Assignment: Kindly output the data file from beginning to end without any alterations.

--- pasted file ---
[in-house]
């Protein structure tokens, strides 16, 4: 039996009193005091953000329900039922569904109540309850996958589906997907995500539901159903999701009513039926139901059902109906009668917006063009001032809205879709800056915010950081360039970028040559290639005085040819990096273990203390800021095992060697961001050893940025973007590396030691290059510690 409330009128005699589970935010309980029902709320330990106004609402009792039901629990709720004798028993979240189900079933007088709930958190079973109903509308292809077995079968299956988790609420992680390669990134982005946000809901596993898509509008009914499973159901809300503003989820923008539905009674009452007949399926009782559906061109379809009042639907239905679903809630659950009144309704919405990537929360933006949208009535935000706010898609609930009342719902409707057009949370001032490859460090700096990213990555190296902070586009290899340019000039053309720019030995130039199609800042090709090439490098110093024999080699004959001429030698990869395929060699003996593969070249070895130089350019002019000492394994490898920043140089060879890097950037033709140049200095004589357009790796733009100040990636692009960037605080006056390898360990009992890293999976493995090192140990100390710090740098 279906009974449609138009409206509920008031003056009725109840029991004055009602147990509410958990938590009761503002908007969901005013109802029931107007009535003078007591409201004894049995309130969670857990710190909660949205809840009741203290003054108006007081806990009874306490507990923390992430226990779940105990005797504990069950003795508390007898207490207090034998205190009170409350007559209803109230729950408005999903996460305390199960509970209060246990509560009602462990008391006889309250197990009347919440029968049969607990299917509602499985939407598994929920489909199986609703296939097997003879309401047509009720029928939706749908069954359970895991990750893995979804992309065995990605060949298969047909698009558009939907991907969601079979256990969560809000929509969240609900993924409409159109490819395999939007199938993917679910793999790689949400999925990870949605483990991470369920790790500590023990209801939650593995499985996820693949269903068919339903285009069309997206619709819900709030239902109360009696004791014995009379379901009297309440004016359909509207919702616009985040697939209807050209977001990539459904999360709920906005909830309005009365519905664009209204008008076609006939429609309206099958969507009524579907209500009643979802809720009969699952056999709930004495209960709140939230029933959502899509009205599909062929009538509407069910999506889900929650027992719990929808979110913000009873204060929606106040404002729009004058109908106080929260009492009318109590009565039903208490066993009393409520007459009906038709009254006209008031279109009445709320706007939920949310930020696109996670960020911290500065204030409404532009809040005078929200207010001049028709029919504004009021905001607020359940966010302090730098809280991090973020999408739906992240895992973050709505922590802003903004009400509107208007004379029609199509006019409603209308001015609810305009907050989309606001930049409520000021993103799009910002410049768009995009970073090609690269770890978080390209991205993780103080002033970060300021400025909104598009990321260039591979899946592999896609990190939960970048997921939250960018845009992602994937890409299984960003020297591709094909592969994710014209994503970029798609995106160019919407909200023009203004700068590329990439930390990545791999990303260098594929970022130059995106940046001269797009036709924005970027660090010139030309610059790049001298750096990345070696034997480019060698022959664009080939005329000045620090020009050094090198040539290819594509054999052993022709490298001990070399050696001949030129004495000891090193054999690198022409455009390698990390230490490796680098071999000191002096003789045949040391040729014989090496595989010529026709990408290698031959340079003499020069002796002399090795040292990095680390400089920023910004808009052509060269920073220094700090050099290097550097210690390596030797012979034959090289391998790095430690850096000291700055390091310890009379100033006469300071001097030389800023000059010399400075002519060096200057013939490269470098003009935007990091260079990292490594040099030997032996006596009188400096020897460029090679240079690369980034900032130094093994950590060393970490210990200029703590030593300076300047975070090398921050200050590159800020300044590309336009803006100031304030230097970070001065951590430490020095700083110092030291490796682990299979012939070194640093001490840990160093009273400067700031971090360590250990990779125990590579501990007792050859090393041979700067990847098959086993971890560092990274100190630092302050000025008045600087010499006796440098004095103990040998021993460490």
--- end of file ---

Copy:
[in-house]
């Protein structure tokens, strides 16, 4: 039996009193005091953000329900039922569904109540309850996958589906997907995500539901159903999701009513039926139901059902109906009668917006063009001032809205879709800056915010950081360039970028040559290639005085040819990096273990203390800021095992060697961001050893940025973007590396030691290059510690 409330009128005699589970935010309980029902709320330990106004609402009792039901629990709720004798028993979240189900079933007088709930958190079973109903509308292809077995079968299956988790609420992680390669990134982005946000809901596993898509509008009914499973159901809300503003989820923008539905009674009452007949399926009782559906061109379809009042639907239905679903809630659950009144309704919405990537929360933006949208009535935000706010898609609930009342719902409707057009949370001032490859460090700096990213990555190296902070586009290899340019000039053309720019030995130039199609800042090709090439490098110093024999080699004959001429030698990869395929060699003996593969070249070895130089350019002019000492394994490898920043140089060879890097950037033709140049200095004589357009790796733009100040990636692009960037605080006056390898360990009992890293999976493995090192140990100390710090740098 279906009974449609138009409206509920008031003056009725109840029991004055009602147990509410958990938590009761503002908007969901005013109802029931107007009535003078007591409201004894049995309130969670857990710190909660949205809840009741203290003054108006007081806990009874306490507990923390992430226990779940105990005797504990069950003795508390007898207490207090034998205190009170409350007559209803109230729950408005999903996460305390199960509970209060246990509560009602462990008391006889309250197990009347919440029968049969607990299917509602499985939407598994929920489909199986609703296939097997003879309401047509009720029928939706749908069954359970895991990750893995979804992309065995990605060949298969047909698009558009939907991907969601079979256990969560809000929509969240609900993924409409159109490819395999939007199938993917679910793999790689949400999925990870949605483990991470369920790790500590023990209801939650593995499985996820693949269903068919339903285009069309997206619709819900709030239902109360009696004791014995009379379901009297309440004016359909509207919702616009985040697939209807050209977001990539459904999360709920906005909830309005009365519905664009209204008008076609006939429609309206099958969507009524579907209500009643979802809720009969699952056999709930004495209960709140939230029933959502899509009205599909062929009538509407069910999506889900929650027992719990929808979110913000009873204060929606106040404002729009004058109908106080929260009492009318109590009565039903208490066993009393409520007459009906038709009254006209008031279109009445709320706007939920949310930020696109996670960020911290500065204030409404532009809040005078929200207010001049028709029919504004009021905001607020359940966010302090730098809280991090973020999408739906992240895992973050709505922590802003903004009400509107208007004379029609199509006019409603209308001015609810305009907050989309606001930049409520000021993103799009910002410049768009995009970073090609690269770890978080390209991205993780103080002033970060300021400025909104598009990321260039591979899946592999896609990190939960970048997921939250960018845009992602994937890409299984960003020297591709094909592969994710014209994503970029798609995106160019919407909200023009203004700068590329990439930390990545791999990303260098594929970022130059995106940046001269797009036709924005970027660090010139030309610059790049001298750096990345070696034997480019060698022959664009080939005329000045620090020009050094090198040539290819594509054999052993022709490298001990070399050696001949030129004495000891090193054999690198022409455009390698990390230490490796680098071999000191002096003789045949040391040729014989090496595989010529026709990408290698031959340079003499020069002796002399090795040292990095680390400089920023910004808009052509060269920073220094700090050099290097550097210690390596030797012979034959090289391998790095430690850096000291700055390091310890009379100033006469300071001097030389800023000059010399400075002519060096200057013939490269470098003009935007990091260079990292490594040099030997032996006596009188400096020897460029090679240079690369980034900032130094093994950590060393970490210990200029703590030593300076300047975070090398921050200050590159800020300044590309336009803006100031304030230097970070001065951590430490020095700083110092030291490796682990299979012939070194640093001490840990160093009273400067700031971090360590250990990779125990590579501990007792050859090393041979700067990847098959086993971890560092990274100190630092302050000025008045600087010499006796440098004095103990040998021993460490």